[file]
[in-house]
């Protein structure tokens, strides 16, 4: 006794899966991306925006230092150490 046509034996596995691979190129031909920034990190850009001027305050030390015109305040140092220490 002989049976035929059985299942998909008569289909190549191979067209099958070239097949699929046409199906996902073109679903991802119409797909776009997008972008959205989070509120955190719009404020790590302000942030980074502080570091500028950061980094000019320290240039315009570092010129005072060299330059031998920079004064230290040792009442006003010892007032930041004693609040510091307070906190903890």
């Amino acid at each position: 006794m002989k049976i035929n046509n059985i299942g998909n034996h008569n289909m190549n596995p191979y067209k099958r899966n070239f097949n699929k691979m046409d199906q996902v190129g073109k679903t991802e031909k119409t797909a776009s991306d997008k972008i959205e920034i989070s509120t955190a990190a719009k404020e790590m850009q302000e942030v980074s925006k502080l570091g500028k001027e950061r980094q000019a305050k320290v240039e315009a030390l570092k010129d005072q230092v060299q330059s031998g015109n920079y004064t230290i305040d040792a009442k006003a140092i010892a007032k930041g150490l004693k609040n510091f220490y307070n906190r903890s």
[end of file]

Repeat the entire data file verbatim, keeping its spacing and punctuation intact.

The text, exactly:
[in-house]
């Protein structure tokens, strides 16, 4: 006794899966991306925006230092150490 046509034996596995691979190129031909920034990190850009001027305050030390015109305040140092220490 002989049976035929059985299942998909008569289909190549191979067209099958070239097949699929046409199906996902073109679903991802119409797909776009997008972008959205989070509120955190719009404020790590302000942030980074502080570091500028950061980094000019320290240039315009570092010129005072060299330059031998920079004064230290040792009442006003010892007032930041004693609040510091307070906190903890």
């Amino acid at each position: 006794m002989k049976i035929n046509n059985i299942g998909n034996h008569n289909m190549n596995p191979y067209k099958r899966n070239f097949n699929k691979m046409d199906q996902v190129g073109k679903t991802e031909k119409t797909a776009s991306d997008k972008i959205e920034i989070s509120t955190a990190a719009k404020e790590m850009q302000e942030v980074s925006k502080l570091g500028k001027e950061r980094q000019a305050k320290v240039e315009a030390l570092k010129d005072q230092v060299q330059s031998g015109n920079y004064t230290i305040d040792a009442k006003a140092i010892a007032k930041g150490l004693k609040n510091f220490y307070n906190r903890s």